With Joe Biden being officially named the vice-presidential candidate, and President Obama’s running mate in 2012, Evan O’Quigley looks at his achievements and his career in the White House so far.
The role of vice-president in the United States is an odd one. On one level, once given the job you are an assassination, a sudden cardiac arrest or a sex scandal away from being the most powerful person in the world. On the other hand, the position itself is of very little power in most ways. As Secretary of State Hillary Clinton has said, “Being a vice president is kind of like being a first lady; you are there to support and serve the president. There is no job description.”
It was speculated for some time that Biden would not return as the President’s running mate in 2012, possibly to be replaced by Hillary Clinton or some other Democrat, but this never came to fruition. Obama ordered a joke to be cut out of one of his comedic speeches at the White House dinner over worry that the joke would further fuel these suspicions. The line had implied that Biden would be replaced as his running mate, where according to the New York Times the President would have said`, “Four years ago, I chose Joe Biden as my running mate… four years later, I’m almost positive I’m going with Joe again.”
Biden has come to be known for his tendency to make gaffes and blunders in political speeches and campaign tours. Unlike the cautious Obama, who is rarely known to speak without the aid of a teleprompter, Biden regularly goes off script, which has led to a number of embarrassing and humorous situations along the campaign trail. These include referring to the passing of the Affordable Health Care act as a ‘big fucking deal’ and admitting that the administration had ‘misread’ how bad the economy was following the financial crisis that awoke under Bush. As well as being criticised by press for his gaffes, he has been praised for them as well. As former Senate college and Republican Lindsey Graham has said “If there were no gaffes, there’d be no Joe. He’s someone you can’t help but like.” Obama advisor Valerie Jarrett added that his loose talk is “what makes the vice president so endearing”, and that she wouldn’t change him one bit.
Biden caused a stir in the American and international press when he let slip during an interview with NBC’s Meet the Press that he supported same-sex marriage, a position that Obama did not publicly share. While it is likely that Obama’s lack of support for same-sex marriage at this point was for political reasons rather than being from his own personal view on the matter, Biden’s spontaneous declaration of support for marriage equality ultimately led to the President declaring support just days later.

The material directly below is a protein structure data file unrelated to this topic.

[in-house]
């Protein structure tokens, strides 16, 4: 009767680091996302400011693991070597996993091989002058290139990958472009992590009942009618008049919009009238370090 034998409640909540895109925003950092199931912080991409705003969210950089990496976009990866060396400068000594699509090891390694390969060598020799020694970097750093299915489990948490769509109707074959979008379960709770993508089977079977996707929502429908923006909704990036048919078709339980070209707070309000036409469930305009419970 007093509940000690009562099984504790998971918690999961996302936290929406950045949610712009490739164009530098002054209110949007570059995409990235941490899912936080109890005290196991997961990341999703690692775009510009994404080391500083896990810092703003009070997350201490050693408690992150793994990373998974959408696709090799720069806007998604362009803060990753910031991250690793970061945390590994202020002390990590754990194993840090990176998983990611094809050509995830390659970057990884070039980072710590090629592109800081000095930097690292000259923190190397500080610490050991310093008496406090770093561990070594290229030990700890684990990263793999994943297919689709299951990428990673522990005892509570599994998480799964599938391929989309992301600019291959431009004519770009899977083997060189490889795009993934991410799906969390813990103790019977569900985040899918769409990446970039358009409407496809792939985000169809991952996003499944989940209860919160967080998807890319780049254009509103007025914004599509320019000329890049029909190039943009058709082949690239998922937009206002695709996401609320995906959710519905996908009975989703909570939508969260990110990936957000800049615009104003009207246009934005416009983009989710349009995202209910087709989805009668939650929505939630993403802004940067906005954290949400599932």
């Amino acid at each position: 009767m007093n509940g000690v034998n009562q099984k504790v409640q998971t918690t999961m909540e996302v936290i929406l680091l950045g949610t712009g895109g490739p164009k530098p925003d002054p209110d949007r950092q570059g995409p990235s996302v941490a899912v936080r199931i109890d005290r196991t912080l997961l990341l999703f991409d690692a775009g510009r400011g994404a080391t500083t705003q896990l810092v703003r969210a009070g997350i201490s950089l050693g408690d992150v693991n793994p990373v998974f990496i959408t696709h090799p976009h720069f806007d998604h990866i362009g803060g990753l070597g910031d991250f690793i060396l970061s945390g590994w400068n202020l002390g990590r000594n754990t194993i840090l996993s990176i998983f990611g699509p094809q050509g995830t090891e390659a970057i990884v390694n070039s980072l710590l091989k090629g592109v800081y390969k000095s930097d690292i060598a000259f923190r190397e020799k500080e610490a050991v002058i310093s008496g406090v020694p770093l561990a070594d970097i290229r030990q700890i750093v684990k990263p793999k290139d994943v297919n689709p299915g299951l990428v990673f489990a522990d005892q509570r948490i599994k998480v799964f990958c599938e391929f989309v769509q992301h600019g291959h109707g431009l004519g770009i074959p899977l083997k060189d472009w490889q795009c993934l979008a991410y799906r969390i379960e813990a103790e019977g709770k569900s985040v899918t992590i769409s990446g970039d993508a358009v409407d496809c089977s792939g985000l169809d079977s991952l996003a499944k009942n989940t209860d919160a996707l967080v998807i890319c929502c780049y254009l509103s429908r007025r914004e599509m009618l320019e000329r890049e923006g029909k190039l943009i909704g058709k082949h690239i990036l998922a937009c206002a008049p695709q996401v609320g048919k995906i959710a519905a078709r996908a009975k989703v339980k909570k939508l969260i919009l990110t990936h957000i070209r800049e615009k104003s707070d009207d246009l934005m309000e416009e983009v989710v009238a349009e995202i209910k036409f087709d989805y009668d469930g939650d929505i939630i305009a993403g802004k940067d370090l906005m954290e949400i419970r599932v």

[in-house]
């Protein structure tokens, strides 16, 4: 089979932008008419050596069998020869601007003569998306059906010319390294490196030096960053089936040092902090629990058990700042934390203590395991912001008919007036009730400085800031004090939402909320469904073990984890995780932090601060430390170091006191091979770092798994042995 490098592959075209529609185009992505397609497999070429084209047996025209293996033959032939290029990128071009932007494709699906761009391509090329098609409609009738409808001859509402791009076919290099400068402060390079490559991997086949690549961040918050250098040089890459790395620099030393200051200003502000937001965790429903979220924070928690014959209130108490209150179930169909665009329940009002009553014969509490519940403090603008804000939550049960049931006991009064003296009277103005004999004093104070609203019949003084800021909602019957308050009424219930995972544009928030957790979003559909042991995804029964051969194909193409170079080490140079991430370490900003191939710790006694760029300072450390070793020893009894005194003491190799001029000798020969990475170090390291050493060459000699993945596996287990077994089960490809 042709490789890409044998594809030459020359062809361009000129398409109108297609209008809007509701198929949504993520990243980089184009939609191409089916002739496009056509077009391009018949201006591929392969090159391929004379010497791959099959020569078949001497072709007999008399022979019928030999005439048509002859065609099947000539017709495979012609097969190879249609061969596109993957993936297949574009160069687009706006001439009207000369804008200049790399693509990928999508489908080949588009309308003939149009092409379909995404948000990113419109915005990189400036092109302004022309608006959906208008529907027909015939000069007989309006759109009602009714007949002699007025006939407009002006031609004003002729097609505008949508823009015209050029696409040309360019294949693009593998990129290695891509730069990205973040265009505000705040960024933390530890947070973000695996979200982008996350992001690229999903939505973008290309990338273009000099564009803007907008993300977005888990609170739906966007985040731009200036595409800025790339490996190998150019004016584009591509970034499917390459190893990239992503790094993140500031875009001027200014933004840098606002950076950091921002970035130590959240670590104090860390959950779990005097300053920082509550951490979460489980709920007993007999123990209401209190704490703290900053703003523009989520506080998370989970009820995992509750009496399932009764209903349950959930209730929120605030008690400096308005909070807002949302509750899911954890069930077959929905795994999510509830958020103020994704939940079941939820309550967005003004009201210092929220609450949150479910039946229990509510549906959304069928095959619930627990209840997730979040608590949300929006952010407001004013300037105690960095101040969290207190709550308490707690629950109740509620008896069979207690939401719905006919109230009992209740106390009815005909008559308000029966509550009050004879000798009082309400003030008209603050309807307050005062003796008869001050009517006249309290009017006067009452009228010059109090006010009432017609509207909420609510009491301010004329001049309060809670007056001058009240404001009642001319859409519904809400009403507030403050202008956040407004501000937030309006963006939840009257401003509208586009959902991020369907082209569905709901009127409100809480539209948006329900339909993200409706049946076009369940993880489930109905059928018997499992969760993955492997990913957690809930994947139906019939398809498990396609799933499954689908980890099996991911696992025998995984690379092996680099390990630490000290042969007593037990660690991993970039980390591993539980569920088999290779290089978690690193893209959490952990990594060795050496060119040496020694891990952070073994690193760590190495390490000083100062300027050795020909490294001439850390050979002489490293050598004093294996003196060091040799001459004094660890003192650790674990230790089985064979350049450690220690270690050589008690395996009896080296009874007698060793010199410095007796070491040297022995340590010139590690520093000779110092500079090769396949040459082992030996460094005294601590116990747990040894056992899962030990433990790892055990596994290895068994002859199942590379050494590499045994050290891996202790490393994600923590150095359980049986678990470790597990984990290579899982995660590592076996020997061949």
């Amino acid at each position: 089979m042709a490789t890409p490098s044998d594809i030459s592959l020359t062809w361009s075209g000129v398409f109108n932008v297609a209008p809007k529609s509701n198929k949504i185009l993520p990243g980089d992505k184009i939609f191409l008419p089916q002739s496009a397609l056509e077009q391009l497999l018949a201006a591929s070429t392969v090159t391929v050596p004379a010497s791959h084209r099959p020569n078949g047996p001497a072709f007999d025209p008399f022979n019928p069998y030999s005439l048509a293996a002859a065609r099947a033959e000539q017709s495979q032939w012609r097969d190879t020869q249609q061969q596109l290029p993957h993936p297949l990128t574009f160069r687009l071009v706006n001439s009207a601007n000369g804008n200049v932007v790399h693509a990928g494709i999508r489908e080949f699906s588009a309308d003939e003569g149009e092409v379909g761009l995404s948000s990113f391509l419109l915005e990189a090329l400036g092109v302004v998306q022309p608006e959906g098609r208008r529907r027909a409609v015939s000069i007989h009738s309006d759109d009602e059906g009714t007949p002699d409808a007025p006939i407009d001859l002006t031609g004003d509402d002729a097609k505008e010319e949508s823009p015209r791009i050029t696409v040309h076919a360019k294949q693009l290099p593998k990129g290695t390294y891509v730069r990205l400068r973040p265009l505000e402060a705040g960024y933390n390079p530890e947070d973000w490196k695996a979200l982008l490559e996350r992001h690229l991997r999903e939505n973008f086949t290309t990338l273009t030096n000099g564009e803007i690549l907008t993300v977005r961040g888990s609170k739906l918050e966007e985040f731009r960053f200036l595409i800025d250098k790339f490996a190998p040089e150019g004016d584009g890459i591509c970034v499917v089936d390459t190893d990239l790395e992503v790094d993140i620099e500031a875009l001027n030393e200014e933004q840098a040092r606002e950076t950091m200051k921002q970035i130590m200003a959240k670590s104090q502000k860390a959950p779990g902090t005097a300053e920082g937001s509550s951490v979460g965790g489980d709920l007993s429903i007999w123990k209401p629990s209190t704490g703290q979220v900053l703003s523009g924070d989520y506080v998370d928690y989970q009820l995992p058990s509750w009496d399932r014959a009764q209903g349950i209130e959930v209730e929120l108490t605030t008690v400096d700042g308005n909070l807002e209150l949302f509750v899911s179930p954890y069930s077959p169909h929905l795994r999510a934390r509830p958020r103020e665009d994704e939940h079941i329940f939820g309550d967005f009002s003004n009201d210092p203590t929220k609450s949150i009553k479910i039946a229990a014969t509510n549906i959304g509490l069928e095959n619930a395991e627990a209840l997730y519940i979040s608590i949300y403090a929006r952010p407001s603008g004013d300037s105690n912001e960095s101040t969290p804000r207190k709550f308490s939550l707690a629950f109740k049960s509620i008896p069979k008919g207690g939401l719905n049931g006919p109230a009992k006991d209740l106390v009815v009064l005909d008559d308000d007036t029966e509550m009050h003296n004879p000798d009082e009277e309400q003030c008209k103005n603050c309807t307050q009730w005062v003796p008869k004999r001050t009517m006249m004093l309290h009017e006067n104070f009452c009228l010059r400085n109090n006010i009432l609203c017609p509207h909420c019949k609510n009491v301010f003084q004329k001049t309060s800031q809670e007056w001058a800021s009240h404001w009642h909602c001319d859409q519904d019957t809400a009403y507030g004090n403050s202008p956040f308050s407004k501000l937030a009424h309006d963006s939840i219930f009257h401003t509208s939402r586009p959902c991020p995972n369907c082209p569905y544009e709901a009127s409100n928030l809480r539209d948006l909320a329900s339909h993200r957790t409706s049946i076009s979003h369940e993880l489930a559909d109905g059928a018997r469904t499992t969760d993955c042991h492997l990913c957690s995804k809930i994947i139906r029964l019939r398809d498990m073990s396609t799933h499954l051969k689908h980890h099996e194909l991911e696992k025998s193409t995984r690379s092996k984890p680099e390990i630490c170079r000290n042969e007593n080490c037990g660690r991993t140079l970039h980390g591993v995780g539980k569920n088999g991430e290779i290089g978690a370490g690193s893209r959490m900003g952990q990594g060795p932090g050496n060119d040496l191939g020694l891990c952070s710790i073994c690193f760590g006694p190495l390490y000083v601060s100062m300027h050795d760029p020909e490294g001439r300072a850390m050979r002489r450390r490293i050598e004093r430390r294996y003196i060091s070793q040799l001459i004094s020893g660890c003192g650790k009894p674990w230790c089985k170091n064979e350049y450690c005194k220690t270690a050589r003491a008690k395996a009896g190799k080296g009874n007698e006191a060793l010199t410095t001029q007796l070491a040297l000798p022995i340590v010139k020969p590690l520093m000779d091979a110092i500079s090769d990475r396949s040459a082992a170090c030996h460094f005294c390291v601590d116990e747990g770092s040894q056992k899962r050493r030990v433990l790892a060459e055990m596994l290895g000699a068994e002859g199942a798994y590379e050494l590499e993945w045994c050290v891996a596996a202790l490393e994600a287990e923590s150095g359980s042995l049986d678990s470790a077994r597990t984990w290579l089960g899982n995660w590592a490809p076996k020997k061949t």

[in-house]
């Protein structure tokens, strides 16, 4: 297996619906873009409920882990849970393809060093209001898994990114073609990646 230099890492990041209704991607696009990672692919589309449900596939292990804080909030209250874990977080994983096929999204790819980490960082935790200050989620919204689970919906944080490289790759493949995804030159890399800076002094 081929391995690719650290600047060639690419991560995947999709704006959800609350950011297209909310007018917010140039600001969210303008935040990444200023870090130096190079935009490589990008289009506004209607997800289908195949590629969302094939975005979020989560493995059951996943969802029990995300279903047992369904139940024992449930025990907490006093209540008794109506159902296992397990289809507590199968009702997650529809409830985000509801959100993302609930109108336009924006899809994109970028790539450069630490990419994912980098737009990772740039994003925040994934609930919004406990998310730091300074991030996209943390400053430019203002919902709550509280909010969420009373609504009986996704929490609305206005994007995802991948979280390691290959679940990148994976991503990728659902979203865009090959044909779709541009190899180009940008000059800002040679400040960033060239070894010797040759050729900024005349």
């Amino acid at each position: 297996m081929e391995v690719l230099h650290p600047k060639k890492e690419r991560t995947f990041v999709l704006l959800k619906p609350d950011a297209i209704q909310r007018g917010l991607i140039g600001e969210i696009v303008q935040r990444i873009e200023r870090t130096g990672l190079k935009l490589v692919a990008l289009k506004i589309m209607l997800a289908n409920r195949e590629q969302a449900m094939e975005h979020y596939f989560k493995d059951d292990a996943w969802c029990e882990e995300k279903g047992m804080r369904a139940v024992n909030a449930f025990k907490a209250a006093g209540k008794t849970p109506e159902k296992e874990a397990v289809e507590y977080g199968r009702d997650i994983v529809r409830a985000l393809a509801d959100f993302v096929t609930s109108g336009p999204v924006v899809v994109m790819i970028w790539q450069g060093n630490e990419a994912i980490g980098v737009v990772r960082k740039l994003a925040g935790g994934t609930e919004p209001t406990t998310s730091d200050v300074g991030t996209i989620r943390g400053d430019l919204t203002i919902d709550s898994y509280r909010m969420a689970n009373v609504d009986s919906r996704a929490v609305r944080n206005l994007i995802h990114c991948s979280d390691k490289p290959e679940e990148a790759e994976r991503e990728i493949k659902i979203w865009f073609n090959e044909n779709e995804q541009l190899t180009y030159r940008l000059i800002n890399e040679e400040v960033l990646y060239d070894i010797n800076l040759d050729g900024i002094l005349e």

Comedian and host of the political talk-show Real Time, Bill Maher, in a monologue on his show joked that, “If we want historic change, we can either do it the president’s way, slowly, using cool, detached reason, or the vice president’s way, quickly using brainfarts. Oh Joe, would you please go on Meet the Press this week and say, ‘Should marijuana be legalized? I’m high right now! Afghanistan? What a shithole, let’s get the fuck out now! Wall Street bankers? I can’t believe we haven’t hung any! Global Warming? That’s a big fucking deal, my friend!”
Apart from causing Obama’s position on same-sex marriage to ‘evolve’ due to a slip of the tongue, Biden has shown a reserved and less-invasive approach to the vice-presidency than his predecessor Dick Cheney. Cheney was seen by large parts of the American media and public as the true mastermind of President George W. Bush’s neoconservative ideology and foreign policy. This was particularly related to foreign oil in Iraq, in large part due to his tenure as CEO of the Halliburton Company from 1995 to 2000, before assuming the office of vice-president.
Biden has eliminated some of the explicit roles assumed by Cheney, and worked largely as a background figure. He has however, been closely involved in areas related to policy. Biden has established himself as an influential figure in advising the president, and members of his Administration on political issues. He held an oversight role in president Obama’s stimulus package, which aimed to counteract the recession that began in 2008. He has also been known for, unlike the president, having a good ability to negotiate with Congressional Republicans, which has allowed for the passing of some important pieces of legislation.
Biden has played a large role in backing the President in his 2012 bid for the White House, joining Obama at many rallies across the country. The Obama Campaigns official Facebook channel recently put up a photograph of Obama and Biden embarrassing while smiling happily, accompanied by the caption ‘Four years after they became running mates, this is the team that still has our back’. We will wait to see in November if the American public has theirs.